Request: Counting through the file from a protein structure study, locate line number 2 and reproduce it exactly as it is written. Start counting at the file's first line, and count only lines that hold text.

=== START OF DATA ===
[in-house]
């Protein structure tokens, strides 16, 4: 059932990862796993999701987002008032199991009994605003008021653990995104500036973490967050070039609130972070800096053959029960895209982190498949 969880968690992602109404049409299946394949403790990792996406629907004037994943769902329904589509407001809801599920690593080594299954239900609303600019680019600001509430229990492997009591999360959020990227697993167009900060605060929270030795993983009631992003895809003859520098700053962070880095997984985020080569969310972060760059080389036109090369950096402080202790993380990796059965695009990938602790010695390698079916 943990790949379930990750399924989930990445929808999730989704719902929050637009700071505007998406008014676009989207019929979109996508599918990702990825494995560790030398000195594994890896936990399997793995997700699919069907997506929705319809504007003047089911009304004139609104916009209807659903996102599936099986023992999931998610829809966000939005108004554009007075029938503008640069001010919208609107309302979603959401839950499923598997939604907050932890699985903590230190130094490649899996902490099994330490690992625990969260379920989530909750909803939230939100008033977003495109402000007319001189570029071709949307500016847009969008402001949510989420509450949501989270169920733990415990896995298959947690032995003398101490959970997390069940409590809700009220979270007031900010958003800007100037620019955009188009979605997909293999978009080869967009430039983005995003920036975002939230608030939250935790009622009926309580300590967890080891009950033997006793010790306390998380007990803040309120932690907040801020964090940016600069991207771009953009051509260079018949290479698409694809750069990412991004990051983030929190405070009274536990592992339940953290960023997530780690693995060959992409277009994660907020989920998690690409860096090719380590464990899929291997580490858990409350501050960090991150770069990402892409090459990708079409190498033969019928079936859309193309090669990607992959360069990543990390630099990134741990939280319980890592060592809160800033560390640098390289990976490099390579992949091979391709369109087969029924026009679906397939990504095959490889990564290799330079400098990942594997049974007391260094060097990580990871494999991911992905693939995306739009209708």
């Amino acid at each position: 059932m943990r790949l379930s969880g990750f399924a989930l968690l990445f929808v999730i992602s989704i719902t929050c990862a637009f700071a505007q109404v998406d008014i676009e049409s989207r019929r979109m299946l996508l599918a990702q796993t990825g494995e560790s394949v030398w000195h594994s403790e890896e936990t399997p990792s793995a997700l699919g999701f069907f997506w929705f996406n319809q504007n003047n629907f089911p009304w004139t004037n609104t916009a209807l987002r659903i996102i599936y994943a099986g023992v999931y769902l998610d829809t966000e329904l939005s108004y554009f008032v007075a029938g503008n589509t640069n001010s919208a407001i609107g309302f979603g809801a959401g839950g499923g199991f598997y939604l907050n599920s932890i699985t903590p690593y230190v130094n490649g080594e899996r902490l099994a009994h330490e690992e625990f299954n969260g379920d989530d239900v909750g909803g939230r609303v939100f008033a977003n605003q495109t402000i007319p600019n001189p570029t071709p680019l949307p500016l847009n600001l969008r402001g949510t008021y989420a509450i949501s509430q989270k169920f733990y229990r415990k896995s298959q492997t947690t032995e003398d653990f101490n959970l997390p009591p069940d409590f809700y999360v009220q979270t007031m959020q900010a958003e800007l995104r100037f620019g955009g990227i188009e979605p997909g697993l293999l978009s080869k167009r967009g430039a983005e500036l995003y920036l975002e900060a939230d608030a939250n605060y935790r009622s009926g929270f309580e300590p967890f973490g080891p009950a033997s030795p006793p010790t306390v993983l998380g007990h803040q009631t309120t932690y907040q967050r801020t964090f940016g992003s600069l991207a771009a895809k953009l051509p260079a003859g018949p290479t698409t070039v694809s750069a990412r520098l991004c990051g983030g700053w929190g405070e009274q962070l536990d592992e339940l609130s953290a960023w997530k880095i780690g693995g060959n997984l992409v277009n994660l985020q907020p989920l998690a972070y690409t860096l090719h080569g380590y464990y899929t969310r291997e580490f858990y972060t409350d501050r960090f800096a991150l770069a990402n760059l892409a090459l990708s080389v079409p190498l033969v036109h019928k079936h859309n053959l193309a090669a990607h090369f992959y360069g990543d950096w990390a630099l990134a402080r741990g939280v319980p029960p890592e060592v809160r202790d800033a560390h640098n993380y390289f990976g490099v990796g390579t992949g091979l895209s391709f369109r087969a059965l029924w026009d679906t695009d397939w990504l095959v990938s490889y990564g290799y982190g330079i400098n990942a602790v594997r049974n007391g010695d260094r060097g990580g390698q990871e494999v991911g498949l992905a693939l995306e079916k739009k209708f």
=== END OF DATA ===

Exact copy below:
């Protein structure tokens, strides 16, 4: 059932990862796993999701987002008032199991009994605003008021653990995104500036973490967050070039609130972070800096053959029960895209982190498949 969880968690992602109404049409299946394949403790990792996406629907004037994943769902329904589509407001809801599920690593080594299954239900609303600019680019600001509430229990492997009591999360959020990227697993167009900060605060929270030795993983009631992003895809003859520098700053962070880095997984985020080569969310972060760059080389036109090369950096402080202790993380990796059965695009990938602790010695390698079916 943990790949379930990750399924989930990445929808999730989704719902929050637009700071505007998406008014676009989207019929979109996508599918990702990825494995560790030398000195594994890896936990399997793995997700699919069907997506929705319809504007003047089911009304004139609104916009209807659903996102599936099986023992999931998610829809966000939005108004554009007075029938503008640069001010919208609107309302979603959401839950499923598997939604907050932890699985903590230190130094490649899996902490099994330490690992625990969260379920989530909750909803939230939100008033977003495109402000007319001189570029071709949307500016847009969008402001949510989420509450949501989270169920733990415990896995298959947690032995003398101490959970997390069940409590809700009220979270007031900010958003800007100037620019955009188009979605997909293999978009080869967009430039983005995003920036975002939230608030939250935790009622009926309580300590967890080891009950033997006793010790306390998380007990803040309120932690907040801020964090940016600069991207771009953009051509260079018949290479698409694809750069990412991004990051983030929190405070009274536990592992339940953290960023997530780690693995060959992409277009994660907020989920998690690409860096090719380590464990899929291997580490858990409350501050960090991150770069990402892409090459990708079409190498033969019928079936859309193309090669990607992959360069990543990390630099990134741990939280319980890592060592809160800033560390640098390289990976490099390579992949091979391709369109087969029924026009679906397939990504095959490889990564290799330079400098990942594997049974007391260094060097990580990871494999991911992905693939995306739009209708």